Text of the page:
New Caledonia


New Caledonia is a fragment of the ancestral Gondwana, once united with Antarctica and Australia. It is thought that one of its endemic plant species, Amorella trichopoda, is a sister of the original parents of all flowering plants. Rainforest which once covered 70% of Grand Terre, the largest of the islands, is now reduced to isolated pockets on the east side of its mountain chain. Its profusion of Araucariaceae (13 species of Araucaria, 5 of Agathis) and 5 Nothofagus species is probably typical of the primordial Gondwanan forest. Current thinking is that because New Caledonia suffered neither the drying out that affected Australia nor the glaciation that occurred in New Zealand, it retains a higher proportion of typical Gondwanan species.
What is in question now is how much longer the ancient rainforests of New Caledonia can survive. Plant species hanging on in isolated pockets soon begin to suffer from inbreeding; dieback is already affecting New Caledonian tree species that can live a thousand years. The several Araucaria species endemic to the maquis minier are almost certainly doomed.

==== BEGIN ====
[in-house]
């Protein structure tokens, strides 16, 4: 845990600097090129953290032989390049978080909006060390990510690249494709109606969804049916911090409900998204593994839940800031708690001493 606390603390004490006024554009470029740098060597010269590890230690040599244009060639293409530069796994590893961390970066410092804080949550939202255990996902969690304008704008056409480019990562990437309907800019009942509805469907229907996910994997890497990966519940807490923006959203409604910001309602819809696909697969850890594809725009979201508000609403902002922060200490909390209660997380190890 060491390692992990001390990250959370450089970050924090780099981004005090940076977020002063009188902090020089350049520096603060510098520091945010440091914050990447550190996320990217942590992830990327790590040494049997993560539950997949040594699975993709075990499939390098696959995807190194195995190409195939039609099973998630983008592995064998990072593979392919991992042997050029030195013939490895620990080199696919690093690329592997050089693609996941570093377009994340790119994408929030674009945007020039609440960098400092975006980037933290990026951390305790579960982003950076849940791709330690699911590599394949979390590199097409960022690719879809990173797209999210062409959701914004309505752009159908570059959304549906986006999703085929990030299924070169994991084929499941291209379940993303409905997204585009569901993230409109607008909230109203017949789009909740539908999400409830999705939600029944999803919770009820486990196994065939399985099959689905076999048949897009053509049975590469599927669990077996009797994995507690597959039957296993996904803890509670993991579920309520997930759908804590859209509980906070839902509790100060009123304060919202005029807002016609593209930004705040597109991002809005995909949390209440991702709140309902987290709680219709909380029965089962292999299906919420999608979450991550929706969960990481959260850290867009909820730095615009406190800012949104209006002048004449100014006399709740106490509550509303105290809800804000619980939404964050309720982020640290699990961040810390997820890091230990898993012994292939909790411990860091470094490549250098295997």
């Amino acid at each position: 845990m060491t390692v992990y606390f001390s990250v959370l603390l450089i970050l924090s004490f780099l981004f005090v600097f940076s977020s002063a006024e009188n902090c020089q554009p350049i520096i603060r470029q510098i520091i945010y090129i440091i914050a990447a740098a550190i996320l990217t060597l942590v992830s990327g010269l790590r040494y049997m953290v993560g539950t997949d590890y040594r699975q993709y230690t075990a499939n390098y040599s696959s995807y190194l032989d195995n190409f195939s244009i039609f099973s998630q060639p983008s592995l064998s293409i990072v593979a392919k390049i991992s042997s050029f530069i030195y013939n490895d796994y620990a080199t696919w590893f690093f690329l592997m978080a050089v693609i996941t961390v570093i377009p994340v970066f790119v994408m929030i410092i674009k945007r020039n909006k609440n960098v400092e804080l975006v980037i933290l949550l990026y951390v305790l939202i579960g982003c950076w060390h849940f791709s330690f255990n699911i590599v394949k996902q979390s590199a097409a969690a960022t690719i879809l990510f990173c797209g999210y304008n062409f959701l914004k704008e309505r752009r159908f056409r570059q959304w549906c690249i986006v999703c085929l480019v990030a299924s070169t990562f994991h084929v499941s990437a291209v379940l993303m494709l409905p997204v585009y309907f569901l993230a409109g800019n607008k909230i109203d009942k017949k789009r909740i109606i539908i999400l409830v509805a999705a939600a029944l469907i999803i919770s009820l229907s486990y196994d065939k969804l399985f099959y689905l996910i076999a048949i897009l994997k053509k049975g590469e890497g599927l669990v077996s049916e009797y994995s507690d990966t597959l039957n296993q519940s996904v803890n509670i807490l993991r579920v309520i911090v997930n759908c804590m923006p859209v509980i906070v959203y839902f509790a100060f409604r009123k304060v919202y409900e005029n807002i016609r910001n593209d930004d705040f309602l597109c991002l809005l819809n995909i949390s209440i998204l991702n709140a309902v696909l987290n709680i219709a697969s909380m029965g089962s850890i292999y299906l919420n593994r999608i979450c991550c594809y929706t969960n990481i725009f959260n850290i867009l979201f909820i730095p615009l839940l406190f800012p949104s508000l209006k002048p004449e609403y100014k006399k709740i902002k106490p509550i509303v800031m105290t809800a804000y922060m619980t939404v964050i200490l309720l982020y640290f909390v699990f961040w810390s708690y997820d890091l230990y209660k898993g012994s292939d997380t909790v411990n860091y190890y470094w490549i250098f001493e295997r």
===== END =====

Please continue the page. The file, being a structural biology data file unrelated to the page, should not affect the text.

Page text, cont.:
Since 1875 New Caledonia has been mined for nickel and other metals, with scant regard for the environmental consequences. Whole landscapes have been changed by dumping of rocks and spoil, waterways polluted, mangroves suffocated and vegetation reduced to scrub. The mining industry is now subject to controls, but the impact of extensive strip mining and the construction and operation of smelters is still severe. A further serious threat to the survival of New Caledonia’s endemic vegetation is frequent wild fire, some of which is started by hunters to flush out (introduced) deer, and some apparently as protest against perceived social injustice. The area of 4,192 square kilometers that is now protected has no defense against fire.

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